b. Shomer – a Jewish person to stay with the deceased and recite psalms in their presence until the burial

c. Tachrichim – your loved one should be buried in traditional Jewish shrouds

d. Traditional kosher casket

e. Buried in a Jewish cemetery

*Keep in mind that the funeral director is there to serve you and your family at this moment of tragedy. He should be able to accommodate all of the things that are listed on this website. If he cannot, then please consult a qualified orthodox Rabbi.

* If the death occurs on Shabbos, only the most minimal arrangements can be made. Obviously, no candles should be lit nor should you make any phone calls until after Shabbos has ended. In general, the body should not be moved until after Shabbos.[8] However, a non-Jew is permitted to move the body.[9] A shomer (watcher) should be present even during Shabbos.

12. Contact a Rabbi to make Funeral Arrangements: make arrangement as soon as possible for the burial. Again, the body should be buried as soon as possible, as the Torah explicitly writes “Thou shall surely bury him the same day†and “His body shall not remain all night.†There are a few exceptions why we may delay burial, but it cannot be merely for the sake of the convenience of the relatives. Please see this link to find a Rabbi in your city.

As we mentioned above, Kabbalah teaches that at the moment of death the body and the soul separate. The soul in fact hovers near the body. The soul is not free to ascend to heaven until the body is prepared and buried. Therefore, we should bury our loved one as soon as possible to express to them our love and care for them.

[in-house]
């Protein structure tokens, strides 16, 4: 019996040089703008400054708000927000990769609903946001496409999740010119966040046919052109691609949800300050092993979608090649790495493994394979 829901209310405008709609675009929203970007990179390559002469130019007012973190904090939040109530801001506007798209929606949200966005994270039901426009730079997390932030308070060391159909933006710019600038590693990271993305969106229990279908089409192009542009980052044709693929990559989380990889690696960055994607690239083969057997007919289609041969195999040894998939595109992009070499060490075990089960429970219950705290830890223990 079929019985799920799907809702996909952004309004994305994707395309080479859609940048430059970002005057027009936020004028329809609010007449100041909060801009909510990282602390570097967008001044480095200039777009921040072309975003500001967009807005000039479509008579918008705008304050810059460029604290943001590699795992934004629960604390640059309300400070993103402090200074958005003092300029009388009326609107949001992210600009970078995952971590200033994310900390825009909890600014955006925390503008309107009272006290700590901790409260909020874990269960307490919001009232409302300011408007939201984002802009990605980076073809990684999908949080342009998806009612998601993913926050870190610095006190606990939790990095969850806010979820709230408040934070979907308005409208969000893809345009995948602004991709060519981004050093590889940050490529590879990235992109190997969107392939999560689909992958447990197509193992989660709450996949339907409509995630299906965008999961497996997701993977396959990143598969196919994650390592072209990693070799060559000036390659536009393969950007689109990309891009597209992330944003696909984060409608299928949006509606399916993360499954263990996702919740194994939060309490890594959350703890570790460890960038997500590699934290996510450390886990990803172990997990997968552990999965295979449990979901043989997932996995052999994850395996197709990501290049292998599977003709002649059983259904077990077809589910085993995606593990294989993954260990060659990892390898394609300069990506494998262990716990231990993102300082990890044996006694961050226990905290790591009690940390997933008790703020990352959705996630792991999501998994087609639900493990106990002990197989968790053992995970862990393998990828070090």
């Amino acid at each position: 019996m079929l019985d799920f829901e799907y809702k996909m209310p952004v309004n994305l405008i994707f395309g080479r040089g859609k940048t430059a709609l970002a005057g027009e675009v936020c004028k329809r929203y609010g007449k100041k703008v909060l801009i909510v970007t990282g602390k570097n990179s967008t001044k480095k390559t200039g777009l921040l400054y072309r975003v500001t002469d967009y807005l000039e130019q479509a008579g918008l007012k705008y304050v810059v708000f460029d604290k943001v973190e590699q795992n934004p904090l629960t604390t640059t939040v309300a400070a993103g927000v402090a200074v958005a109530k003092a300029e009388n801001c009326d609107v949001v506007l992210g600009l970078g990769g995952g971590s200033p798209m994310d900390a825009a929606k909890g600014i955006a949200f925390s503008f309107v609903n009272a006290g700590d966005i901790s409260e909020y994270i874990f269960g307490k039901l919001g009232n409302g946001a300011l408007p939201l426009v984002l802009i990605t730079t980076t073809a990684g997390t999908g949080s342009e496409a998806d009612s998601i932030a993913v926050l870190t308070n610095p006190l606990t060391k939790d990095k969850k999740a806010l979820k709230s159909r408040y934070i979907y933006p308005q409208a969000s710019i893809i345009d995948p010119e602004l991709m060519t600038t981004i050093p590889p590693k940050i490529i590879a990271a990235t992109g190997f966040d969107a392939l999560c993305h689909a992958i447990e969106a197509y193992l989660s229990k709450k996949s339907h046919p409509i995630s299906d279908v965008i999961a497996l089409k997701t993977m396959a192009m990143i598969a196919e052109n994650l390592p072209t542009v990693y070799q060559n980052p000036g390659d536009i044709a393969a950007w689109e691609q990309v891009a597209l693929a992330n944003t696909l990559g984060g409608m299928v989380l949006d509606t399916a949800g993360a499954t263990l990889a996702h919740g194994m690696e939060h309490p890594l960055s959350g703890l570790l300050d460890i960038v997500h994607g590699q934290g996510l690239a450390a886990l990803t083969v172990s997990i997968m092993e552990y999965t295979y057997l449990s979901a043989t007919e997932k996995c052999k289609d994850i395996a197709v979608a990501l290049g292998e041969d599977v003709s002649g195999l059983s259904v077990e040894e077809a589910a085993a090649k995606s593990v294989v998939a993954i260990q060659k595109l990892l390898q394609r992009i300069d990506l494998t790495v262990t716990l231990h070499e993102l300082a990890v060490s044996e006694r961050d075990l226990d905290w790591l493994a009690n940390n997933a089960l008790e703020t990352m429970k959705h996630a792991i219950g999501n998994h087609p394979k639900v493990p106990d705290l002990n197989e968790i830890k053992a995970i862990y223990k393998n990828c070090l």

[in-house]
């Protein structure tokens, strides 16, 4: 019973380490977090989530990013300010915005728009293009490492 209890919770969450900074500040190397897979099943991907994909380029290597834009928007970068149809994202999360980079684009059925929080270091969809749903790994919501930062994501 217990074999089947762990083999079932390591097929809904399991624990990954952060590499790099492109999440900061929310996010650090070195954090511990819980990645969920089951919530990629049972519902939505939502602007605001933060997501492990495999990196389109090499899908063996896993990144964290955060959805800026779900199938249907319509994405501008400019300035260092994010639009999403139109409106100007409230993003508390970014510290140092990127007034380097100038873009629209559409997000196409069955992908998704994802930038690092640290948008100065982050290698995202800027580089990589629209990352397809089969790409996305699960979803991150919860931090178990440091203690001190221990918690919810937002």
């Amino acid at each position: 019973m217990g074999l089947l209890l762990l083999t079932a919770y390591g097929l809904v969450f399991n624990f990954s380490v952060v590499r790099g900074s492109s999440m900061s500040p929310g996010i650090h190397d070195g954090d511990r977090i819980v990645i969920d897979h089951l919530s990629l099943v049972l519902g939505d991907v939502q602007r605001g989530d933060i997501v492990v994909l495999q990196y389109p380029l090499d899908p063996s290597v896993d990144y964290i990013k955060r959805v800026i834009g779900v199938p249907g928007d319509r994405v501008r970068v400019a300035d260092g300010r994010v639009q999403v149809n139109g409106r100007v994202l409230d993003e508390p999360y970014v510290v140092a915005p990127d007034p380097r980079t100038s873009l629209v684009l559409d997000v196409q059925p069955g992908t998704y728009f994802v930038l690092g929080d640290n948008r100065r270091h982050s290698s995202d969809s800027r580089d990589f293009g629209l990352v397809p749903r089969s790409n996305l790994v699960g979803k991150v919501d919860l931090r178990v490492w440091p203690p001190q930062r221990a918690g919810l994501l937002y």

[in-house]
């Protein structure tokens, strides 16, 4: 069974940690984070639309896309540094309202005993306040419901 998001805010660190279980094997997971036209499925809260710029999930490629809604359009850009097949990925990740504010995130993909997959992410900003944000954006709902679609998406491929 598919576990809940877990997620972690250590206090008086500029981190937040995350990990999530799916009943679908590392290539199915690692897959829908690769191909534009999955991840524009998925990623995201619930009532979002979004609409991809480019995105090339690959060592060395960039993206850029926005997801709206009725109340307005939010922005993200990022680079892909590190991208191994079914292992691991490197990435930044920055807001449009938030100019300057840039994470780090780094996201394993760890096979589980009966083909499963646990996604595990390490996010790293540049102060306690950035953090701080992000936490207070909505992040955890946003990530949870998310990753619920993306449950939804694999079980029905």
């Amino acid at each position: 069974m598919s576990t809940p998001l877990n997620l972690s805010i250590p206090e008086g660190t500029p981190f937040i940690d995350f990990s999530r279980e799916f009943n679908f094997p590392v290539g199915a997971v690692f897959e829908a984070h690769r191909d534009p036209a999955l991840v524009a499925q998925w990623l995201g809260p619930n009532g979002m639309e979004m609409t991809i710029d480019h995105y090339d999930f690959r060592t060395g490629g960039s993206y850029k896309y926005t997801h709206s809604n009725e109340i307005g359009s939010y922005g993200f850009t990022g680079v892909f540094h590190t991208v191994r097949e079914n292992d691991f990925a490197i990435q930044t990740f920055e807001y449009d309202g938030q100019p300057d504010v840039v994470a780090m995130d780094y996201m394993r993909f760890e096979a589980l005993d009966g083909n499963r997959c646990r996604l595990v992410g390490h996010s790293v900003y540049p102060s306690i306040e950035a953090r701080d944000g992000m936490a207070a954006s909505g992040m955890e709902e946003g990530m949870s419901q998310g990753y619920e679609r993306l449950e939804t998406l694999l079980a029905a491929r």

[1]OC 311:7 Mishna Brurah 311:22

[2] Chochmas Adam 157:9, from the Zohar

[3] YD 339:5

[4] Pischei Teshuvah 339:6

[5] Shach 339:9

[6] Shach 341:18

[7] Tax 341:1 connotes that only the Onen

[8] OC 311:1-6 discusses Heterim for moving the dead body.

[9] The Rema (311:2 and Mishna Brurah 311:12 permit carrying a decaying body through a goy.

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The articles are not meant to be halachic rulings, so please contact a posek regarding your situation. Our website is intended to be a helpful guide, but for everything contained in the articles, or to the extent that we inadvertantly made a mistake on one of the articles, please contact your local Orthodox Rabbi regarding it.